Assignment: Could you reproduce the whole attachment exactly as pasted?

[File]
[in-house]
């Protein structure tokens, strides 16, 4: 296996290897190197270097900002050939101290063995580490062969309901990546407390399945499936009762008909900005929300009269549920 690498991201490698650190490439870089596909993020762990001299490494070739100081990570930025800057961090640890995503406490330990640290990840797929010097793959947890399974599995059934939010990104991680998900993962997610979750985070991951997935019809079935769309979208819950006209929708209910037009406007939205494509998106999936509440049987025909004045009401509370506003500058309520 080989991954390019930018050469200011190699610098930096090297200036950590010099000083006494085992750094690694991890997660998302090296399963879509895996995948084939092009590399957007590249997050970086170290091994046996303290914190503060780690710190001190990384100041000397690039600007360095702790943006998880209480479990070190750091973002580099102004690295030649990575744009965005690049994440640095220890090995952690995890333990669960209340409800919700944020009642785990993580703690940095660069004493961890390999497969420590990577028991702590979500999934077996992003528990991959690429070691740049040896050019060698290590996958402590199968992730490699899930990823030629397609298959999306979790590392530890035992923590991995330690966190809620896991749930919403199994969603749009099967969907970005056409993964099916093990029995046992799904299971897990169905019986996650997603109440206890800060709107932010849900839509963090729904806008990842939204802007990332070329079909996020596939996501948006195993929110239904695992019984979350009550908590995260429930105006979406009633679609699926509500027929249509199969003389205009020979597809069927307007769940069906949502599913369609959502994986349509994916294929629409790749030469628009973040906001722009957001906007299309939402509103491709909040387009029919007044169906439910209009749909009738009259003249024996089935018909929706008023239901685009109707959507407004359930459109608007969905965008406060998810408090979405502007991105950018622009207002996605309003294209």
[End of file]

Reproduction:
[in-house]
């Protein structure tokens, strides 16, 4: 296996290897190197270097900002050939101290063995580490062969309901990546407390399945499936009762008909900005929300009269549920 690498991201490698650190490439870089596909993020762990001299490494070739100081990570930025800057961090640890995503406490330990640290990840797929010097793959947890399974599995059934939010990104991680998900993962997610979750985070991951997935019809079935769309979208819950006209929708209910037009406007939205494509998106999936509440049987025909004045009401509370506003500058309520 080989991954390019930018050469200011190699610098930096090297200036950590010099000083006494085992750094690694991890997660998302090296399963879509895996995948084939092009590399957007590249997050970086170290091994046996303290914190503060780690710190001190990384100041000397690039600007360095702790943006998880209480479990070190750091973002580099102004690295030649990575744009965005690049994440640095220890090995952690995890333990669960209340409800919700944020009642785990993580703690940095660069004493961890390999497969420590990577028991702590979500999934077996992003528990991959690429070691740049040896050019060698290590996958402590199968992730490699899930990823030629397609298959999306979790590392530890035992923590991995330690966190809620896991749930919403199994969603749009099967969907970005056409993964099916093990029995046992799904299971897990169905019986996650997603109440206890800060709107932010849900839509963090729904806008990842939204802007990332070329079909996020596939996501948006195993929110239904695992019984979350009550908590995260429930105006979406009633679609699926509500027929249509199969003389205009020979597809069927307007769940069906949502599913369609959502994986349509994916294929629409790749030469628009973040906001722009957001906007299309939402509103491709909040387009029919007044169906439910209009749909009738009259003249024996089935018909929706008023239901685009109707959507407004359930459109608007969905965008406060998810408090979405502007991105950018622009207002996605309003294209």